Thursday, December 18, 2014

YES, there is a Santa Claus...and his name is Andrew Cuomo!!!

And a VERY MERRY CHRISTMAS it will be!  Thank you Santa Cuomo! Bet the Brookfield Town Board feels  a sigh of relief! And a special THANK YOU to Larry Krauss for an OUTSTANDING ad in this week's WATERVILLE TIMES!

ALBANY — The Cuomo administration announced Wednesday that it would ban hydraulic fracturing in New York State, ending years of uncertainty by concluding that the controversial method of extracting gas from deep underground could contaminate the state’s air and water and pose inestimable public-health risks.

Monday, December 15, 2014


The DECEMBER 8, 2014 REGULAR MEETING of the BROOKFIELD TOWN BOARD covered a number of issues.  Below are some of the "selected highlights" ....please refer to Waterville Times for more coverage and details....

BROOKFIELD TOWN BOARD – December 8 2014 – REGULAR MEETING (Town Hall) - Attendance:  John Salka (Supervisor); Jeff Mayne, Dewitt Head, Joe Walker, Clint Abrams (Council Persons); Sherri Perretta (Clerk); Bob Piersma (Highway Superintendent).  Approximately 15 members of the public attended.


BOARD STOPS COMMUNITY EFFORT TO BAN HYDROFRACKING IN THE TOWN OF BROOKFIELD:  A Ban against Hydrofracking in the Town of Brookfield has been a topic of heated discussions among the Board and the Community. Finally, after YEARS of discussions, moratoriums and promises,  a Town wide straw poll was taken during this past November’s general elections.  By an overwhelming margin of 3:1, TOWN residents voted AGAINST HYDROFRACKING in the Town of Brookfield.
YET, Three BOARD MEMBERS VOTED AGAINST moving forward to institute a BAN ON HYDROFRACKING:  Jeff Mayne, Joe Walker  & Dewitt Head.   While clear that Walker & Head will never vote to support a ban (Walker has a lease; Head says neither he nor his family has a lease); perhaps most disappointing was Mayne’s  “NO” vote because  “he didn’t know enough” about the topic. 
Opponents of the Ban claim it is a form of “land use regulations”  and therefore violates their private rights to do anything they want with their property;  the welfare of neighbors and the Community are not their responsibility.  They see zoning and land use regulations as a form of control by the liberal “mobs” to bring creeping communism to Brookfield.  Ironically, many of these PRIVATE PROPERTY RIGHTS advocates are among the largest benefactors of land use in the form of AGRICULTURE DISTRICTS.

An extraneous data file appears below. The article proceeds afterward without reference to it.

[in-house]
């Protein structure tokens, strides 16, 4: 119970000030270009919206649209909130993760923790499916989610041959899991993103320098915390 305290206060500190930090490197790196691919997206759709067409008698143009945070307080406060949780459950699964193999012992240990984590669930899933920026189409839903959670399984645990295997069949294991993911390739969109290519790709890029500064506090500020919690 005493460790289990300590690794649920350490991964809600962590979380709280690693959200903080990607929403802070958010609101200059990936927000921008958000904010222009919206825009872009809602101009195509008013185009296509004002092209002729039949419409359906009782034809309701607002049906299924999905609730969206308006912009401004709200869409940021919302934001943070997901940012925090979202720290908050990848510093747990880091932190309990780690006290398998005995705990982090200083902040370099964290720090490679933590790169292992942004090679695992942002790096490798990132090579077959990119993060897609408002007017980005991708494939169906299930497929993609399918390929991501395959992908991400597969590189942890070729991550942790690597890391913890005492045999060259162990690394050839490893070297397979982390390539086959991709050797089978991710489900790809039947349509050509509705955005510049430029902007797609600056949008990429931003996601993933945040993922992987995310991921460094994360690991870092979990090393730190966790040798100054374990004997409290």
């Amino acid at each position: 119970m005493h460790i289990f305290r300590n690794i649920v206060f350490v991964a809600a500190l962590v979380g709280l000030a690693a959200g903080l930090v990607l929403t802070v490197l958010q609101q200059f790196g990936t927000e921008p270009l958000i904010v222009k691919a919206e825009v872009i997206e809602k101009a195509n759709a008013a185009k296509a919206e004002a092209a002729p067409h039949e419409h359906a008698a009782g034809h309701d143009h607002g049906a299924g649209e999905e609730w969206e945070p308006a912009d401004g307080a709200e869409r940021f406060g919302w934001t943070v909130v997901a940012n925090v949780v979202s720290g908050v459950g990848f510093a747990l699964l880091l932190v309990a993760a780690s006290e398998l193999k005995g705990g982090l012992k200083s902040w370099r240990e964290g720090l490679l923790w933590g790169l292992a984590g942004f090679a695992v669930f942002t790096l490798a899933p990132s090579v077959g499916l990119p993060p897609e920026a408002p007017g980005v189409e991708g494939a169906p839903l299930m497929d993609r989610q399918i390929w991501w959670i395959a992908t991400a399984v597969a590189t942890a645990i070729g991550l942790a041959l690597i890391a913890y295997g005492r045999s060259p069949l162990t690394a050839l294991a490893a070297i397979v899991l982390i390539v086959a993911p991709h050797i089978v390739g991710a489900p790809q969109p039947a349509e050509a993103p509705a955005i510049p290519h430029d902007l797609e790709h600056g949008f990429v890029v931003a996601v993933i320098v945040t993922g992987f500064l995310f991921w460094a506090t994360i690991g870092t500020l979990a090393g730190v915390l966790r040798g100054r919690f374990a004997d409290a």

Despite Salka’s efforts to rush past the subject (allowing less than TWO MINUTES of Board time to the subject) the “Public Comment” period re-opened THAT CAN OF WORMS -- requesting a poll of the Board --- something the Supervisor was UNWILLING to do.  
After the results and excuses given, the Board received from the audience an overwhelming message of disappointment , frustration and disgust with the outcome.  No wonder Salka had the new RULES OF DECORUM for the Public to conduct itself during Board meetings.  
RESPECT is EARNED --  a four page list of rules for the public isn’t going to do it.  Several requests for copies of the NEW RULES & POSTING ON TOWN WEBSITE were DENIED BY SALKA until AFTER they are APPROVED !  If we want to see them, he has directed the TOWN CLERK to send us to the TOWN OF DERUYTER WEBSITE.... so here you about political cowardice.  !  Go to  DERUYTER WEBSITE to see them:     
SUGGESTION: we have  started a list of RULES OF DECORUM for THE BOARD!!!  and already received NUMEROUS SUGGESTIONS!!!

Wednesday, December 10, 2014

TOWN BOARD - Outrageous Contempt for Public

The December 8 board meeting was another display of a Town Board with no leadership or direction and rife with contempt for the Public.   Rather than addressing issues most important to this community they clearly demonstrated that they are a Board “deaf” to the community and its needs.  To add insult to injury the Town Board not only REFUSED to consider a Ban on Hydrofracking , Supervisor  Salka had the unmitigated gall to present a four page list of rules for conducting future meetings.  The objective is to clearly point out that the PUBLIC  is there only to “OBSERVE” – if you have something to say, that is what a PUBLIC MEETING is for.  So, basically, Salka and his Board advocates a “SIT DOWN & SHUT UP” attitude toward the public.